David W Brown, Brown Consulting Group International, LLC, North Carolina, USA
Marta Gacic-Dobo, World Health Organization, Geneva, Switzerland
The WHO and UNICEF recommend that immunization programmes order and supply vaccines bundled with safe-injection equipment (e.g., diluents, auto-disable syringes, reconstitution syringes and safety boxes) to better ensure that AD syringes along with other safe-injection equipment are available together with vaccines in appropriate corresponding quantities at the point of delivery, thereby promoting overall safe injection practice . Overall, the use of bundling vaccines with safe-injection equipment appears to be a success story.
As children receive recommended immunization services necessary to be protected from vaccine-preventable diseases, it is important for healthcare workers to deliver and caregivers to keep legibly completed records of the vaccinations that the child receives, particularly given recent increases in the number of vaccinations in recommended immunization schedules and mixed results of caregiver’s ability to accurately recall their child’s vaccination history.
Home-based records (HBRs) (e.g., vaccination card, maternal/child health book) are used by health authorities alongside facility-based records, to document an individual’s vaccination history (as well as other primary care services in some countries) and as a communication and information resource to encourage a partnership in the care of the child between the healthcare worker and the caregiver. Not only do HBRs serve as a vehicle for health education to empower caregivers about which primary healthcare services have been received and those which remain outstanding, HBRs (when available and complete), also enhance health professionals’ ability to make appropriate clinical decisions (e.g., which vaccinations have been received already and which vaccinations remain outstanding) and improve continuity of care across providers in the absence of other health records and support public health monitoring efforts, such as in vaccination coverage surveys .
However, HBRs are currently unable to fulfil their intended purpose in many communities either because the HBR is not functionally well-designed to serve the needs above, not made available, not fully adopted and/or not appropriately utilized by caregivers and/or health workers. Of particular concern are the occurrence of HBR stock-outs in many countries.
According to data reported by national immunization programmes to the WHO and UNICEF, of the more than 140.2 million estimated births during 2015, roughly 9% or estimated 12.4 million children were born in 22 countries reporting a national level HBR stock-out that year. Two-thirds (or 8.3 million) of these children resided in one of 12 countries in the WHO African Region, and more than half (4.8 million) of these children resided in the Democratic Republic of Congo or Kenya. DRC along with Chad, Guinea Bissau and Venezuela has reported HBR stock-outs during 2013, 2014 and 2015. Other countries with large (>500,000) birth cohorts reporting national level stock-outs during 2015 included Philippines, Ghana, Cameroon, Malawi, Chad and Venezuela (overall, five countries reporting HBR stock-outs were from the Western Pacific Region, three from the Region of the Americas and one each from the Eastern Mediterranean and South-East Asia Regions). Two-thirds of the countries reporting HBR stock-outs during 2015 were Gavi-eligible. Information on HBR stock-outs was either not available or not reported by 53 (11 were Gavi-eligible) countries for 2015.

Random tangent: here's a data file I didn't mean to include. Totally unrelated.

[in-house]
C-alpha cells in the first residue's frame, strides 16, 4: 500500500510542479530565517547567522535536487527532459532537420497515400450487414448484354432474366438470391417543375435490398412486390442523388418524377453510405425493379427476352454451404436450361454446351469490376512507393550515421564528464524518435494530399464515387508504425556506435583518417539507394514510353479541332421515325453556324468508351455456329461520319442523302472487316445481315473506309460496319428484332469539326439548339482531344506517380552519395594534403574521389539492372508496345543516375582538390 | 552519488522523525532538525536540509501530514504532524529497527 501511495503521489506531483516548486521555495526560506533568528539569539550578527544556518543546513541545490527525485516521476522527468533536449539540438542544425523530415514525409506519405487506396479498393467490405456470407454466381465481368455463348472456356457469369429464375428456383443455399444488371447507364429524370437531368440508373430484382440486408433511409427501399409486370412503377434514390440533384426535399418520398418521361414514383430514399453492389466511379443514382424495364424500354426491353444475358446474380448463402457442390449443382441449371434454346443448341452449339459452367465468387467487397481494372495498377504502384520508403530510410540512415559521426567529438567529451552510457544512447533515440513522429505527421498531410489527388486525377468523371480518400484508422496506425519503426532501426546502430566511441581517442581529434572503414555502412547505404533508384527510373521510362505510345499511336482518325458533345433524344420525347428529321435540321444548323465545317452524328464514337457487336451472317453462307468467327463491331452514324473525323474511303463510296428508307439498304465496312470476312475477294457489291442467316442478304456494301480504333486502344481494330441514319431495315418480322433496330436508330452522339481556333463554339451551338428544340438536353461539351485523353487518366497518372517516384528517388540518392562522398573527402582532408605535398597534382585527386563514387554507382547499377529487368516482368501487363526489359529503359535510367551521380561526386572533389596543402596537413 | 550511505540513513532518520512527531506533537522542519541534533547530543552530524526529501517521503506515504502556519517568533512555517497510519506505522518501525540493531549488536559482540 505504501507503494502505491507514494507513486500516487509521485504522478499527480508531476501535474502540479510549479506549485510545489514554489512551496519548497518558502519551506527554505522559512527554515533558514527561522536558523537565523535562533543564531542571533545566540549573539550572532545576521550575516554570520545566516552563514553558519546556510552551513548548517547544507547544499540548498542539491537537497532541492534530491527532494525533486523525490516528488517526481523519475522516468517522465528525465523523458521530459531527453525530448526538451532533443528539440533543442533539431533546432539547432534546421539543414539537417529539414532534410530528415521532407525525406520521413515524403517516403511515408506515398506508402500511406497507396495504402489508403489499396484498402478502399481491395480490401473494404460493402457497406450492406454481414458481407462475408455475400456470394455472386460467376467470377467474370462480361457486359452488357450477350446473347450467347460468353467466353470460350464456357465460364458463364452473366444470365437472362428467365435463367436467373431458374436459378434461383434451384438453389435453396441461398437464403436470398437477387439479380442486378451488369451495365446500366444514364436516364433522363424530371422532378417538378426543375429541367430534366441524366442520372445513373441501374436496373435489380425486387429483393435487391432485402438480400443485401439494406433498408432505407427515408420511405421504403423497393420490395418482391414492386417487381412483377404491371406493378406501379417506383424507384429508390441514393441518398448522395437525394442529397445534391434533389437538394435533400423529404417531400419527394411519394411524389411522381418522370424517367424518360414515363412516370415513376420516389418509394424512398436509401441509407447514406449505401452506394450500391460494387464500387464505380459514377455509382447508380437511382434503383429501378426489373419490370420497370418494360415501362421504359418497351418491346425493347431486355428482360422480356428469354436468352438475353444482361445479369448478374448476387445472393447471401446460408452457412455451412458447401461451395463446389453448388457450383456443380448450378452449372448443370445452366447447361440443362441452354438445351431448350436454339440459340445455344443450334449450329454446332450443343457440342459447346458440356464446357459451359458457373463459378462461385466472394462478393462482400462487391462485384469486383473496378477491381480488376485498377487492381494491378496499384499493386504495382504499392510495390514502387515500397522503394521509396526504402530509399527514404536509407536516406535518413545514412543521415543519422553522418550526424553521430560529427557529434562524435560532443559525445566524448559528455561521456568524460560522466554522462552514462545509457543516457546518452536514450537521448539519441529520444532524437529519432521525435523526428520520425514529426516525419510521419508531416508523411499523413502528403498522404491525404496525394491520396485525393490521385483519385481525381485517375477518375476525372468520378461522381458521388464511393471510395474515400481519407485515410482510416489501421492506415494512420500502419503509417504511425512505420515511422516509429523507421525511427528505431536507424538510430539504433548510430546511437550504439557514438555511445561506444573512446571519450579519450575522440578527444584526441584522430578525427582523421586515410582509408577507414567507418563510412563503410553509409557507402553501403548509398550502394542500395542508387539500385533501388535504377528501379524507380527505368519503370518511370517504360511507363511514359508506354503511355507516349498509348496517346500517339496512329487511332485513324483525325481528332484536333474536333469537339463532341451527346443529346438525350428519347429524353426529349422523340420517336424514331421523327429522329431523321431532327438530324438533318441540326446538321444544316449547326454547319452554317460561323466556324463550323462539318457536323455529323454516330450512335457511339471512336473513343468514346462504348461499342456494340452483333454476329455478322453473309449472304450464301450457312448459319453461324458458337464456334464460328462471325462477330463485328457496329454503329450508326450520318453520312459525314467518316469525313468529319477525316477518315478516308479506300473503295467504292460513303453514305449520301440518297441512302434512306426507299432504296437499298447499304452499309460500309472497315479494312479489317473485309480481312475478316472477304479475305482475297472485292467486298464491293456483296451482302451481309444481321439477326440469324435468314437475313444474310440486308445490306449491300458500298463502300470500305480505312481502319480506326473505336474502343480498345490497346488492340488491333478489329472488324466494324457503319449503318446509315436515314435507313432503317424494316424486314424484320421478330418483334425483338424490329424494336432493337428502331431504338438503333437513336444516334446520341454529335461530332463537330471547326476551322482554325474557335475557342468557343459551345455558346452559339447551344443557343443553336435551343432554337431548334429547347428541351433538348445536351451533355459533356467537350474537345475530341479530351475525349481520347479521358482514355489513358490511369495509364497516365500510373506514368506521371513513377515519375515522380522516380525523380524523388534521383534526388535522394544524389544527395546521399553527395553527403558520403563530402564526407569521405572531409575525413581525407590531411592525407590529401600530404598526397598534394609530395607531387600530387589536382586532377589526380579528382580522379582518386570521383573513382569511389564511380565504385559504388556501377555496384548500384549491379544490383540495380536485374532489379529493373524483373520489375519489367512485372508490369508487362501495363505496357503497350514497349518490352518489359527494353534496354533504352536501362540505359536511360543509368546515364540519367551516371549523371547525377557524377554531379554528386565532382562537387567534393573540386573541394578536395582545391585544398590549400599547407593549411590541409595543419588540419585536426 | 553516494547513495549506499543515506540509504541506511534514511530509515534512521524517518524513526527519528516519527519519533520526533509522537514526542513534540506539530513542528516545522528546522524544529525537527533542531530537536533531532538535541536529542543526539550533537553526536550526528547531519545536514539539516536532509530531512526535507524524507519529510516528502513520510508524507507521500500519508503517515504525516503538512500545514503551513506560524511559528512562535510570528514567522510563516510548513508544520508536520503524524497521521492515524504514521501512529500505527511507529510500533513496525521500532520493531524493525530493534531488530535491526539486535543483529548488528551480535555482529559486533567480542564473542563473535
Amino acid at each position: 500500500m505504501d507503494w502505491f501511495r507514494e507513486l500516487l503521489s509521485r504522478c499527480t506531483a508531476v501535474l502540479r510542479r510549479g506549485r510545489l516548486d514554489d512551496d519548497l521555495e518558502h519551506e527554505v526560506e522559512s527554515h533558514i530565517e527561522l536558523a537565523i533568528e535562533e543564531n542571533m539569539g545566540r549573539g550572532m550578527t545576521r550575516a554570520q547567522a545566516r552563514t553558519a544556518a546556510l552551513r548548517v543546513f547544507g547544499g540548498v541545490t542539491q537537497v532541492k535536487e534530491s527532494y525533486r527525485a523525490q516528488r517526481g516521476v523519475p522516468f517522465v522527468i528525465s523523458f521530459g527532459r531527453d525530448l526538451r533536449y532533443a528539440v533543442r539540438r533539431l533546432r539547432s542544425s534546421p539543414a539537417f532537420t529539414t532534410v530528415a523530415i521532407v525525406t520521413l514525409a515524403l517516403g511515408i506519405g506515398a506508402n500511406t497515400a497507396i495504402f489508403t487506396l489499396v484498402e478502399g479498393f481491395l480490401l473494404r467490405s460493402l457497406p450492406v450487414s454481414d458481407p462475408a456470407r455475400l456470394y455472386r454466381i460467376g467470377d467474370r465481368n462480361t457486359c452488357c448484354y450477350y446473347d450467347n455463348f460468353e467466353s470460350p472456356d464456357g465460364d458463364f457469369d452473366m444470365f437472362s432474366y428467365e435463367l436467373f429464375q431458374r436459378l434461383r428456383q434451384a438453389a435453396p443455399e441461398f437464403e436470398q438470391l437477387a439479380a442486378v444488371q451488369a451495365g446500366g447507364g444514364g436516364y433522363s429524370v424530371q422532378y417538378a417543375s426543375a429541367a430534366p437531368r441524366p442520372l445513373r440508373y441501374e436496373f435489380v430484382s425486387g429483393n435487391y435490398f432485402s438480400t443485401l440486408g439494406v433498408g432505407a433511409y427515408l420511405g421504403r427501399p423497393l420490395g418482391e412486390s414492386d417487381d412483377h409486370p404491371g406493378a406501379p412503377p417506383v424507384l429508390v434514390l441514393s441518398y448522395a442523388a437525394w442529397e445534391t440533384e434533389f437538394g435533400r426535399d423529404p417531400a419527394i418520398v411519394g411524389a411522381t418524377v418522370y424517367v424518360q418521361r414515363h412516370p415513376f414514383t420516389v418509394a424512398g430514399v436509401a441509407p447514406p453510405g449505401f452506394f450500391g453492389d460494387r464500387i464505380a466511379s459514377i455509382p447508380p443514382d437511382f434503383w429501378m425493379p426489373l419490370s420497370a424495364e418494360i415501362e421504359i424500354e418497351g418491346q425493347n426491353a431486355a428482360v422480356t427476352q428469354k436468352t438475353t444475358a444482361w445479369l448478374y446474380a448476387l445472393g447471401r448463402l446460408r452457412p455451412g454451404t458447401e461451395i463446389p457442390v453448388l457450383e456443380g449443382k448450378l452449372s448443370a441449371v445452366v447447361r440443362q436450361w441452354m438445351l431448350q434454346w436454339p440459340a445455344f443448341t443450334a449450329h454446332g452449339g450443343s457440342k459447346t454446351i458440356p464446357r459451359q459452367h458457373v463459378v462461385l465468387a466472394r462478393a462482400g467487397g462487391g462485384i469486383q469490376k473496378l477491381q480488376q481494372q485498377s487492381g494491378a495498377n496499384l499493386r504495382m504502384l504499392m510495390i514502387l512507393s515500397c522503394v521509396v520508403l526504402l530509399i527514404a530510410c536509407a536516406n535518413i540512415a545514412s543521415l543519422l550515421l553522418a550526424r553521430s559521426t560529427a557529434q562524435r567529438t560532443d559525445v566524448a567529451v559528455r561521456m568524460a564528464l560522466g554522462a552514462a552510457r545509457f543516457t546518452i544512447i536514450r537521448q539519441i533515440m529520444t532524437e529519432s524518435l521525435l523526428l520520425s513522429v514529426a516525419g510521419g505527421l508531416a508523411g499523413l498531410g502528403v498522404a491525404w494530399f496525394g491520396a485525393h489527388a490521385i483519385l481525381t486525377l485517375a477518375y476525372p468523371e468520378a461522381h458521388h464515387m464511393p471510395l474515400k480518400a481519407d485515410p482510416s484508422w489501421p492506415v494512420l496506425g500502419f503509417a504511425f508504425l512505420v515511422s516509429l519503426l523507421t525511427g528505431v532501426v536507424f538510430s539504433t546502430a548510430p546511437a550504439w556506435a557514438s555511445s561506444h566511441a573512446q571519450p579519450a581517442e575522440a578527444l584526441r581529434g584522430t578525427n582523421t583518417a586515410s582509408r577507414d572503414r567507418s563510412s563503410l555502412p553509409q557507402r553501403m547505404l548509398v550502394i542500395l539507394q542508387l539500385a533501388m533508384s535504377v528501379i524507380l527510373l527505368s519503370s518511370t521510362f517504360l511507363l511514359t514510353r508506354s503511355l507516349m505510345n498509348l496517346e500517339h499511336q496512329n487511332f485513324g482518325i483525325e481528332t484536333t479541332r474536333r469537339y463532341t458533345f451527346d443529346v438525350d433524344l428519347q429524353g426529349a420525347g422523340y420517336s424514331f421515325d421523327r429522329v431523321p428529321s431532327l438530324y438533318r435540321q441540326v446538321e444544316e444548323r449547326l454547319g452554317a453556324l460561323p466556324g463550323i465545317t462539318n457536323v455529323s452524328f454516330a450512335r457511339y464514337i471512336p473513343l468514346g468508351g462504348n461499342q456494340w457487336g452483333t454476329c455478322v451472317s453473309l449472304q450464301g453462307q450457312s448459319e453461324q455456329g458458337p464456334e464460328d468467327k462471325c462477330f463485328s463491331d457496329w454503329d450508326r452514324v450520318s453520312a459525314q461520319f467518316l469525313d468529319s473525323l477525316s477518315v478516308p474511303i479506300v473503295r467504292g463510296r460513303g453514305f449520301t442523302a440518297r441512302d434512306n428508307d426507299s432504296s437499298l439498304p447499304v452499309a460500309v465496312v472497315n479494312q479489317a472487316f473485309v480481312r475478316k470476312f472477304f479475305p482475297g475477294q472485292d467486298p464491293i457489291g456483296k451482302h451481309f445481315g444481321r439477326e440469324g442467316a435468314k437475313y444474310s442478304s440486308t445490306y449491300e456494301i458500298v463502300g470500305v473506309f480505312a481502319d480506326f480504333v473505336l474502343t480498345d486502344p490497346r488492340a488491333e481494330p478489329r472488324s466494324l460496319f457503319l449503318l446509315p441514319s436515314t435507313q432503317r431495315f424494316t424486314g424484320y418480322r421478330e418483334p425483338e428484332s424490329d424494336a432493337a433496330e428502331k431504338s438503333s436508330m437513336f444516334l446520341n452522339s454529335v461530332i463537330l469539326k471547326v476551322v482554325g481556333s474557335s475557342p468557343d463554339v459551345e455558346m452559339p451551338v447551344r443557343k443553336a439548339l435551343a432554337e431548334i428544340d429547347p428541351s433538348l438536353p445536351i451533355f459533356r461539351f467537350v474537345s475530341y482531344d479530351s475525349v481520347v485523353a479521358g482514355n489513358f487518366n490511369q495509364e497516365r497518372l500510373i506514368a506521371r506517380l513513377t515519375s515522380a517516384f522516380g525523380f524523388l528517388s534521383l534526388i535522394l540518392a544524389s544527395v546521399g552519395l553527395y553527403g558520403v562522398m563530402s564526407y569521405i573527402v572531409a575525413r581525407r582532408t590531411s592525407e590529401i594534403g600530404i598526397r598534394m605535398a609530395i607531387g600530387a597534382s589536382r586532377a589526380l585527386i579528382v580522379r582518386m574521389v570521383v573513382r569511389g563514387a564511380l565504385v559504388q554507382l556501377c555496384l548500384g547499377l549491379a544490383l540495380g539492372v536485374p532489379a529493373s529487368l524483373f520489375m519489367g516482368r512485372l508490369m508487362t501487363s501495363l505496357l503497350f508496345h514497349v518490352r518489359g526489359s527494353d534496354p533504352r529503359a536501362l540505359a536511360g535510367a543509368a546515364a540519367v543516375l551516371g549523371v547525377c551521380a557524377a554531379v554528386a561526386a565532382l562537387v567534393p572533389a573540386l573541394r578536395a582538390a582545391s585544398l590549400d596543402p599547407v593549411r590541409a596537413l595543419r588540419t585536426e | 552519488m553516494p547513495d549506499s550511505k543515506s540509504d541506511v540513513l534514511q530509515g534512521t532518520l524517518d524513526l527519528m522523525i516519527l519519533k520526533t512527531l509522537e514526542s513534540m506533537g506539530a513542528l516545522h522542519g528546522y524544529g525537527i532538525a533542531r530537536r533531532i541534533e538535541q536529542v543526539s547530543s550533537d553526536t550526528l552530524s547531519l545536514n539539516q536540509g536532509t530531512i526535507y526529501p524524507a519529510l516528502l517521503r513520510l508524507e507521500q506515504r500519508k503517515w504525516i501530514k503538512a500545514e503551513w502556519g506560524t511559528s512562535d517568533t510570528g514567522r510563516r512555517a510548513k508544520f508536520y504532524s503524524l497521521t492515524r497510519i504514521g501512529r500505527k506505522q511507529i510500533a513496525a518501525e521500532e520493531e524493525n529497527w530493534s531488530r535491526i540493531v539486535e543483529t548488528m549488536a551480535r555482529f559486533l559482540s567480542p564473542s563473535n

These HBR stock-outs are quietly occurring against a back-drop of increased attention to the immunization supply chain [3,4] and need to improve availability and use of data for decision making at all levels of the immunization programme. Unfortunately, there appears to be little attention towards exploring the root causes for why these HBR stock-outs are occurring and what practical steps can be taken to prevent them. Make no mistake, each and every one of these HBR stock-outs — not unlike stock-outs of vaccines — is an avoidable event with proper planning.
So, similar to the initial proposal for bundling AD syringes with vaccines, we propose further exploration and consideration of the bundling concept for HBRs to better ensure that HBRs are available at the point of delivery for recording of vaccines delivered. We have previously posted to TechNet to get feedback from our colleagues with expertise in market shaping for vaccines and safe-injection equipment. We reach out again to our colleagues in immunization supply chain to solicit feedback on the feasibility of implementing a bundling policy inclusive of HBRs alongside the vaccines and safe-injection equipment. We see potential benefits, but we also realize that there may be risks and practical challenges, all of which we hope to identify, understand and address. We look forward to learning from our logistician colleagues and your responses!
1. World Health Organization. Training for mid-level managers (MLM). Module 1. Cold chain, vaccines and safe-injection equipment management. Geneva, Switzerland: World Health Organization, 2008. Available online at http://whqlibdoc.who.int/hq/2008/WHO_IVB_08.01_eng.pdf Accessed 21 October 2016.
2. World Health Organization. Practical Guide for Home-based Records in Immunization Programmes. Geneva, Switzerland: World Health Organization, 2015. Available online at http://apps.who.int/iris/bitstream/10665/175905/2/WHO_IVB_15.05_eng.pdf . Accessed 21 October 2016.
3. UNICEF. Immunization Supply Chain Strengthening. October 2015. Available online at http://www.unicef.org/supply/files/1_-_iSC_Introduction_20151026.pdf . Accessed 21 October 2016.
4. Gavi, the Vaccine Alliance. Gavi Immunization Supply Chain Strategy. Available online at http://www.gavi.org/library/publications/gavi-fact-sheets/gavi-supply-chain-strategy/ . Accessed 21 October 2016.